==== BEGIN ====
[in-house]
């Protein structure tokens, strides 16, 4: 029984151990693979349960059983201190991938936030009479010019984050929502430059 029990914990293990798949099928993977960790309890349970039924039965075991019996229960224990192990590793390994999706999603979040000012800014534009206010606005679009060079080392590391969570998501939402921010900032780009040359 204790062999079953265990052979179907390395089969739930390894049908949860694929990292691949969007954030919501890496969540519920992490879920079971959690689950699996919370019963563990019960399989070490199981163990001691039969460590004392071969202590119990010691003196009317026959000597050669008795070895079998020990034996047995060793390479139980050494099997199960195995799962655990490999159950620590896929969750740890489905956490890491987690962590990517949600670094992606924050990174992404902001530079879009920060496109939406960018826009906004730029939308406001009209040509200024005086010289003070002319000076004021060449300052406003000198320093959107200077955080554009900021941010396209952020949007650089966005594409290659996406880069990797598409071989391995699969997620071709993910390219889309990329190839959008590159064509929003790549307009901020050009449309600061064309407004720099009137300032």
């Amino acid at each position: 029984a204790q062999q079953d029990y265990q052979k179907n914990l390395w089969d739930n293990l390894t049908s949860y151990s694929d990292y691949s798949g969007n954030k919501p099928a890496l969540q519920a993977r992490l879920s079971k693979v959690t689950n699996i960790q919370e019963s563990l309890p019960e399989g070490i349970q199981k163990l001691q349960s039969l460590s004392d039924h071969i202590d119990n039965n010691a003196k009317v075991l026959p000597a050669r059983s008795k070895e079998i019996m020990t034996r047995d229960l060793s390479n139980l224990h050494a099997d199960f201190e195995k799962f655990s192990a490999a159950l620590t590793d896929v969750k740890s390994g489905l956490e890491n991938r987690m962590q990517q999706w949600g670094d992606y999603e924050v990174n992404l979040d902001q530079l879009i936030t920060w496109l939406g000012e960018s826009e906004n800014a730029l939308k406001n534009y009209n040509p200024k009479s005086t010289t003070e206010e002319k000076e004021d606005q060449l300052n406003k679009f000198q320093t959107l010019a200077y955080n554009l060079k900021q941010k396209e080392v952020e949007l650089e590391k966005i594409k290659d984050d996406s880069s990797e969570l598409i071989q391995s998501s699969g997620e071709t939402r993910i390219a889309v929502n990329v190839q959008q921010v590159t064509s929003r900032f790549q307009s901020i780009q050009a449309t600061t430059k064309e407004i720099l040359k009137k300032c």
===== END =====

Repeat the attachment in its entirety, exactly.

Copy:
[in-house]
């Protein structure tokens, strides 16, 4: 029984151990693979349960059983201190991938936030009479010019984050929502430059 029990914990293990798949099928993977960790309890349970039924039965075991019996229960224990192990590793390994999706999603979040000012800014534009206010606005679009060079080392590391969570998501939402921010900032780009040359 204790062999079953265990052979179907390395089969739930390894049908949860694929990292691949969007954030919501890496969540519920992490879920079971959690689950699996919370019963563990019960399989070490199981163990001691039969460590004392071969202590119990010691003196009317026959000597050669008795070895079998020990034996047995060793390479139980050494099997199960195995799962655990490999159950620590896929969750740890489905956490890491987690962590990517949600670094992606924050990174992404902001530079879009920060496109939406960018826009906004730029939308406001009209040509200024005086010289003070002319000076004021060449300052406003000198320093959107200077955080554009900021941010396209952020949007650089966005594409290659996406880069990797598409071989391995699969997620071709993910390219889309990329190839959008590159064509929003790549307009901020050009449309600061064309407004720099009137300032």
């Amino acid at each position: 029984a204790q062999q079953d029990y265990q052979k179907n914990l390395w089969d739930n293990l390894t049908s949860y151990s694929d990292y691949s798949g969007n954030k919501p099928a890496l969540q519920a993977r992490l879920s079971k693979v959690t689950n699996i960790q919370e019963s563990l309890p019960e399989g070490i349970q199981k163990l001691q349960s039969l460590s004392d039924h071969i202590d119990n039965n010691a003196k009317v075991l026959p000597a050669r059983s008795k070895e079998i019996m020990t034996r047995d229960l060793s390479n139980l224990h050494a099997d199960f201190e195995k799962f655990s192990a490999a159950l620590t590793d896929v969750k740890s390994g489905l956490e890491n991938r987690m962590q990517q999706w949600g670094d992606y999603e924050v990174n992404l979040d902001q530079l879009i936030t920060w496109l939406g000012e960018s826009e906004n800014a730029l939308k406001n534009y009209n040509p200024k009479s005086t010289t003070e206010e002319k000076e004021d606005q060449l300052n406003k679009f000198q320093t959107l010019a200077y955080n554009l060079k900021q941010k396209e080392v952020e949007l650089e590391k966005i594409k290659d984050d996406s880069s990797e969570l598409i071989q391995s998501s699969g997620e071709t939402r993910i390219a889309v929502n990329v190839q959008q921010v590159t064509s929003r900032f790549q307009s901020i780009q050009a449309t600061t430059k064309e407004i720099l040359k009137k300032c």